Sci Fi announced today that they are ordering three new four-hour miniseries from RHI Entertainment, the people behind the successful Tin Man mini-series.

First up is a re-telling of Lewis Carrol’s Alice in Wonderland, which is due this upcoming winter. Nick Willing will write and direct, which is a good thing as he did the writing and directing on Tin Man, which I felt did an admirable job of re-telling the Wizard of Oz in an interesting manner. They are looking to add a ‘modern twist’ to the classic story, and executive VP Mark Stern points out that the original story is more about scenery than character, allowing the writers more leeway for their version. I’ve always liked the Disney version of Alice in Wonderland, now I’ll have to go back and re-watch it. And if it helps sell more of the books, that’s a good thing.


Next up will be an adaptation of the comic superhero, The Phantom. Apparently the Billy Zane film version didn’t quite kill off this property, and with superheroes being big (hello Dr. Manhattan!) right now, it shouldn’t come as a surprise that Sci Fi would find a lesser superhero property to bring to the screen. The quote as to why The Phantom:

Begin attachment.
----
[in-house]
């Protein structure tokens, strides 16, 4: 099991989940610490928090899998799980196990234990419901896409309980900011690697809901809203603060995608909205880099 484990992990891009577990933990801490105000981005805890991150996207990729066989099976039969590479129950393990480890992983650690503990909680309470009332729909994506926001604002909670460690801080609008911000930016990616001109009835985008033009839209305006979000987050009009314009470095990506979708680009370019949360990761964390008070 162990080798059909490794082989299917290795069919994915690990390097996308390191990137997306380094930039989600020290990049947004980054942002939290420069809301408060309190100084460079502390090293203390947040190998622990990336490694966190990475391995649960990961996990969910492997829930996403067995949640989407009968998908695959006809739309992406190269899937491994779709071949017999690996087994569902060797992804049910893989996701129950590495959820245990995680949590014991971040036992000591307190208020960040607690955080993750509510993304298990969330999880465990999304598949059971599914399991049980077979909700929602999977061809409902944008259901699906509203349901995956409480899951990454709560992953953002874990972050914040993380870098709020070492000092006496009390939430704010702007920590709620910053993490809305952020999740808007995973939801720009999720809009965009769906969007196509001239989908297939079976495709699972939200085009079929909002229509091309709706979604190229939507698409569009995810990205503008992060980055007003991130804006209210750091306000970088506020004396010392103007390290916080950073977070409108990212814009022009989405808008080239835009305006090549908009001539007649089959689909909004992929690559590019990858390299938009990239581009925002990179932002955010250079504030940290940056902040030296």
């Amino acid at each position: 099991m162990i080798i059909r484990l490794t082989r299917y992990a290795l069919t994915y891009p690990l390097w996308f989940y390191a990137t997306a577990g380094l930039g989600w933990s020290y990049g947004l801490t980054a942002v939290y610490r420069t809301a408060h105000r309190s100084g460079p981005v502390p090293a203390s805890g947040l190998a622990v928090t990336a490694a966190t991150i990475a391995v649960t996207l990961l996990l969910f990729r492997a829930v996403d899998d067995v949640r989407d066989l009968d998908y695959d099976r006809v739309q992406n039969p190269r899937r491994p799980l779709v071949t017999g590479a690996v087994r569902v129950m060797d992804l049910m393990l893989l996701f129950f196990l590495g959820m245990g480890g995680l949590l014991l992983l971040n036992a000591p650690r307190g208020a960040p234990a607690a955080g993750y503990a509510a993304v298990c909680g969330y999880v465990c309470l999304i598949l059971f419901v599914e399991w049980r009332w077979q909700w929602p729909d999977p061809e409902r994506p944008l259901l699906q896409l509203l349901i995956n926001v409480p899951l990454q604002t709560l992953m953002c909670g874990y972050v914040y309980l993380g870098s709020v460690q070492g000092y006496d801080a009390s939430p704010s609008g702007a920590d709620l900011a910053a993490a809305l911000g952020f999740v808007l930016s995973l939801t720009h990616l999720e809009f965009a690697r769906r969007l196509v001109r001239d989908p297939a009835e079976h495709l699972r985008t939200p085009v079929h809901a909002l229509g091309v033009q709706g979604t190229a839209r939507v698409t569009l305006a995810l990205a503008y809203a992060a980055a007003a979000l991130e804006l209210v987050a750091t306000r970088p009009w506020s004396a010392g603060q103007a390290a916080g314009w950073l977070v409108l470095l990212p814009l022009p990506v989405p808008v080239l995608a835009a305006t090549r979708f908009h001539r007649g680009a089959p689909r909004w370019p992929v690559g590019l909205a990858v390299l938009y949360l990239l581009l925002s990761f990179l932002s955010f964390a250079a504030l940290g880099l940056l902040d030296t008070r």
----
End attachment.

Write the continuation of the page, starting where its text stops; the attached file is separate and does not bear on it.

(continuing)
“That there hasn’t been a successful ‘Phantom’ leaves the door wide open for us, since nobody has made it their own yet,” Halmi said.

That’s one way to look at it I guess. As of right now, I have no desire to see this.

Lastly, SciFi is adapting Philip Jose Farmer’s Riverworld series. Again. Not content to have mutilated it the first time they apparently want to drag it through the mud a second time.

Riverworld, about a photojournalist transported to a mysterious world occupied by everyone who has ever lived on Earth, could have the most series potential if producers pull off the novel’s tricky combination mixing a modern protagonist with reborn historical figures.

Right up there with “you don’t tug on Superman’s cape” and “you don’t spit into the wind” is “you don’t muck with Farmer’s world”. If you do, you’re just asking for a giant cluster to be unleashed on viewers (see previous version). A photojournalist is ‘transported’ to a mysterious world? Bah! It’s much more interesting the original way, but maybe I’m being a snob.

Both of the last two mini-series are “back door” pilots for series (to be aired next year), but so was the first Riverworld and we see how well that worked out. Don’t get me wrong, I’d like to see a faithful adaptation of Riverworld on TV, and to be fair, the new one is much closer than the previous version. I’ll probably watch to see if it’s a train wreck or not.

Filed under: TV

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